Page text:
Jayapura, Jubi – The number of active teachers in Papua is very lacking, especially in areas where the population is predominantly Indigenous Papuan.
Agriculture lecturer of University of Papua Agus Sumule said the distribution of teachers in Papua was not equal, with fewer teachers in areas where Indigenous Papuan lived, compared to areas inhabited by non-Papuan people.
In Papua Province, the shortage of teachers includes 7,038 elementary school teachers, 3,973 junior high school teachers, 1,217 high school teachers, and 1,162 vocational teachers. This shortage is aggravated by the number of teachers who will retire, which is 1,250 people.
Meanwhile, in West Papua Province, there is a shortage of 2,313 elementary teachers, 1,429 junior high teachers, 747 high school teachers, 514 vocational school teachers, while 504 teachers will retire.
“It is estimated that the shortage of teachers is more than 30,000,” said Sumule.
Sumule said that until 2019, the number of teachers actively teaching were the least in Jayawijaya, Cental Mamberamo, Yahukimo, Yalimo, Nduga, Tolikara, Lanny Jaya, Bintang Mountains, Paniai, Deiyai, Dogiyai, Intan Jaya, Puncak Jaya, and Puncak. In these areas, there is a shortage of 427 kindergarten teachers, 4,076 elementary teachers, 1,916 junior high teachers, 917 high school teachers, and 430 vocational school teachers.
“Such a phenomenon shows that many teachers who are placed by the government in these areas are absent from their assignments. A UNICEF study in 2012 showed that 30 percent of teachers in Papua and West Papua were absent from teaching,” said Sumule.
He went on to say that teacher education programs were needed more than ever to address the shortage of teachers in Papua.
“On the other hand, the government must also attend the need of other functions such as administrative staff, librarians, information technology specialists, and improve school infrastructures such as school buildings, offices, electricity, toilets, clean water, and internet networks,” he said.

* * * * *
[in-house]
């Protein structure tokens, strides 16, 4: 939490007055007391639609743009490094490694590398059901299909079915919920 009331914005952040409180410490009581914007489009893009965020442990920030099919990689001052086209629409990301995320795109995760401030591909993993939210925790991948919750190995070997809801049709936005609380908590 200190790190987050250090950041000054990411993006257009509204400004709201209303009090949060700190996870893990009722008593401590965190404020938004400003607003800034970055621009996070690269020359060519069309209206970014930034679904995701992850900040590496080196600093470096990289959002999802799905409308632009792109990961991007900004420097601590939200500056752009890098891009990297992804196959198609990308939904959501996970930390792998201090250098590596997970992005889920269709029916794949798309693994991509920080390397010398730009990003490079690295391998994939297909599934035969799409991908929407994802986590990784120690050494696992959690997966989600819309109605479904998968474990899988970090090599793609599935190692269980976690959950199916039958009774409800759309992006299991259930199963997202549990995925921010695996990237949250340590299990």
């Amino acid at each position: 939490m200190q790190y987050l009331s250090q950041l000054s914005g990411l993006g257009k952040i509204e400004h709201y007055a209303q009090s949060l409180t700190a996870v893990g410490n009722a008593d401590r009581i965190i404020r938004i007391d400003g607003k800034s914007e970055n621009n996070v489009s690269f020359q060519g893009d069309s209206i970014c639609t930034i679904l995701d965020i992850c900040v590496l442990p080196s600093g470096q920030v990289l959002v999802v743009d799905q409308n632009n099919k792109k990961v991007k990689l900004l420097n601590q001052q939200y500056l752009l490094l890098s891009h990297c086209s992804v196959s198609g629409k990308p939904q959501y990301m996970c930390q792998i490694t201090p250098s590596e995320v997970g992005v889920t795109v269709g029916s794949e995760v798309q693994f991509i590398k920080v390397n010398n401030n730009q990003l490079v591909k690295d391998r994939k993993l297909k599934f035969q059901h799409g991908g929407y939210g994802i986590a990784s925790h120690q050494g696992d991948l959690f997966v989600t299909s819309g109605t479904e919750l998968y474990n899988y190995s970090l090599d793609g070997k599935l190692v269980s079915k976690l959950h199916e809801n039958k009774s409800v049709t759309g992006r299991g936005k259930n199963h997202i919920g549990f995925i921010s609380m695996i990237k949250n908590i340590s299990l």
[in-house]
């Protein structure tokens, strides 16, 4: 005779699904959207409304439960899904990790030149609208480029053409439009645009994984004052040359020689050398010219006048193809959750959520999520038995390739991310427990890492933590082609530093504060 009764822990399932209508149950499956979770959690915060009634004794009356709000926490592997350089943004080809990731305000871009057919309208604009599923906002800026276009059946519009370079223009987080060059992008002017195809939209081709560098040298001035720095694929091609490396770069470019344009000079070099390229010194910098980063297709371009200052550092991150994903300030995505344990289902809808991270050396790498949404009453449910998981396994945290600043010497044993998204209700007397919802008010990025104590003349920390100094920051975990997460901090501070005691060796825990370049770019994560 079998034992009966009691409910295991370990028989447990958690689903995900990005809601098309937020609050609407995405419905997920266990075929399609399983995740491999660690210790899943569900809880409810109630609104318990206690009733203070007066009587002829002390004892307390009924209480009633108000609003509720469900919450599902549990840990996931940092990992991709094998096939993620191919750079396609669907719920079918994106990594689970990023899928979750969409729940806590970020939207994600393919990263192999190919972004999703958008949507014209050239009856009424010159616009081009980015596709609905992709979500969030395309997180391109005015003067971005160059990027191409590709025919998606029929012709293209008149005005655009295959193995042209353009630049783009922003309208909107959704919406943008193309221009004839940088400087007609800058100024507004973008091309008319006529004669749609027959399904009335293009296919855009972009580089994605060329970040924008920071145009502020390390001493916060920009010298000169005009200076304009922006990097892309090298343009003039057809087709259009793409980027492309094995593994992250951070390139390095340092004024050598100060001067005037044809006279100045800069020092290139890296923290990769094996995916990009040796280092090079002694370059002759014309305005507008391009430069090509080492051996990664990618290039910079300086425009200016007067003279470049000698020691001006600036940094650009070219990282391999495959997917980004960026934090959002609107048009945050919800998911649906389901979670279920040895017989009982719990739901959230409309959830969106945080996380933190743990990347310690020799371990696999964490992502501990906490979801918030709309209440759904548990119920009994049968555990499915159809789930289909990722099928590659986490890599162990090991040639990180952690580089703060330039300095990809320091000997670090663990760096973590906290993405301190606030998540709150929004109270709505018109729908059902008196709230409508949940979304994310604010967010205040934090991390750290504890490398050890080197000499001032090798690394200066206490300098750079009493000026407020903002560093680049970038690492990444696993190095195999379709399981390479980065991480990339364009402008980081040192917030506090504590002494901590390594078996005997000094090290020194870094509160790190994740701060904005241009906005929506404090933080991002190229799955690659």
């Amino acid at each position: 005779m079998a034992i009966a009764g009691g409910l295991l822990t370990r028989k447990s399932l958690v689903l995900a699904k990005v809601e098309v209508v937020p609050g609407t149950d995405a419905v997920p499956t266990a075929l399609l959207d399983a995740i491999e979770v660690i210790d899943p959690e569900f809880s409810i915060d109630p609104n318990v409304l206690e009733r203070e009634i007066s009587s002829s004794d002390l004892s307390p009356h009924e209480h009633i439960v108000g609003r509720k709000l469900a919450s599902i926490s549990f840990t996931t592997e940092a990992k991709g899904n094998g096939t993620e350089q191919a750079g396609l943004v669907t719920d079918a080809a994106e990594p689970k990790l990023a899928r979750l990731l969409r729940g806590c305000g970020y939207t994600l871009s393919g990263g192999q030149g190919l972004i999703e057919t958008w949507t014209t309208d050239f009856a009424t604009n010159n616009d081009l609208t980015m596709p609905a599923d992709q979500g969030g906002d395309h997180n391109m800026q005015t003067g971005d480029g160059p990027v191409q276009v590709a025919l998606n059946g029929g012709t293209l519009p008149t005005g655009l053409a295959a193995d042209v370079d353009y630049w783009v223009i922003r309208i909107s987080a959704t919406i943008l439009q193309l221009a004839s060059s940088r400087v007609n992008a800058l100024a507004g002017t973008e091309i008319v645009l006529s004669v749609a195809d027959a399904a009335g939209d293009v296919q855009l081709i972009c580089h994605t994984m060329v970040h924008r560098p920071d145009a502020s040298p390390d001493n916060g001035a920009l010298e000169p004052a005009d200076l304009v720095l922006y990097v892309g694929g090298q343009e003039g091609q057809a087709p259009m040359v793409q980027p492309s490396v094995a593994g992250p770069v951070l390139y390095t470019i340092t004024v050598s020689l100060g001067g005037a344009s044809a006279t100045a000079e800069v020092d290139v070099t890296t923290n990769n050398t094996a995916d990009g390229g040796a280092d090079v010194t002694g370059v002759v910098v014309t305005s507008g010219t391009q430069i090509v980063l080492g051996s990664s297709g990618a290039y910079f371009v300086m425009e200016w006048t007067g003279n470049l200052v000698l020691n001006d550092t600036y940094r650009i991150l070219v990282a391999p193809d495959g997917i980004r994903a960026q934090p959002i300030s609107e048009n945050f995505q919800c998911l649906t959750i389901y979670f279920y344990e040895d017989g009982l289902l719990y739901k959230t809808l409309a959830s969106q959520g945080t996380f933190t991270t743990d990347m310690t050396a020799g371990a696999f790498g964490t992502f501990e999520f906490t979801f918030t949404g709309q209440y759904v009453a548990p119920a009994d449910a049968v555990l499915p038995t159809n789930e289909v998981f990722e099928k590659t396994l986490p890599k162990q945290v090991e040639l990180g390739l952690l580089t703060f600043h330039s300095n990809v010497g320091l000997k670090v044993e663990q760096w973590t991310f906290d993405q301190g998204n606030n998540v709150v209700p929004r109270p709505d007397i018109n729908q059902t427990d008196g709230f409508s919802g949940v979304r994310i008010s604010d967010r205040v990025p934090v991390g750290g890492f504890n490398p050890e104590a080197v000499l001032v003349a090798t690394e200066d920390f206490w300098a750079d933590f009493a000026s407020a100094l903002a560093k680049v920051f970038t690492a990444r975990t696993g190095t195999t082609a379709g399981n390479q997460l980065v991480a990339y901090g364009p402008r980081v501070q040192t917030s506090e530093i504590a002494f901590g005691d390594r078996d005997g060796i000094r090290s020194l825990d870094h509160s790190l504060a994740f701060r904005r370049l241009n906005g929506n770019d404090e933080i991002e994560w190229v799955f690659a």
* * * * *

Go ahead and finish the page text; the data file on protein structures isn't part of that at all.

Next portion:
According to Sumule, those who are trained to become professional teachers should be young Indigenous Papuans who meet the requirements and recruited from areas that lack teachers. The recruitment process must also involve religious and traditional institutions. Thus, teachers are truly the people who have a calling to teach, and they will feel at home working in the field as classroom teachers, community teachers, and “congregational” teachers.
A teacher named Felisa said there were actually many people willing to teach in the interior of Papua. However, there must be security guarantees for the teacher.
“Actually, many people want it but sometimes our efforts are not appreciated. We want to be present in the interior but who can survive the terror? We don’t want to return to our hometown with only names,” she said.
Felisa told a story of when she taught at Inpres Suntamon Elementary School in Yahukimo Regency in 2018. She was contracted through the Smart Indonesia Foundation program. She and her other five friends only lasted a year teaching there.
“At that time, suddenly there was a group of people who plotted to expel us when the leader in the area was not there,” she said.
According to Felisa, during the year she served to teach in Yahukimo, the people were very kind and friendly. The people often brought them vegetables and sweet potatoes. However, due to security reasons, Felisa and her friends decided not to return to teaching at the school.
Felisa currently teaches Counseling Guidance at YPPK Teruna Bakti Junior High School in Waena.
“They (the community in Yahukimo) asked us to come back but we did not because we were afraid something bad would happen to us,” she said. (*)
Reporter: Theo Kelen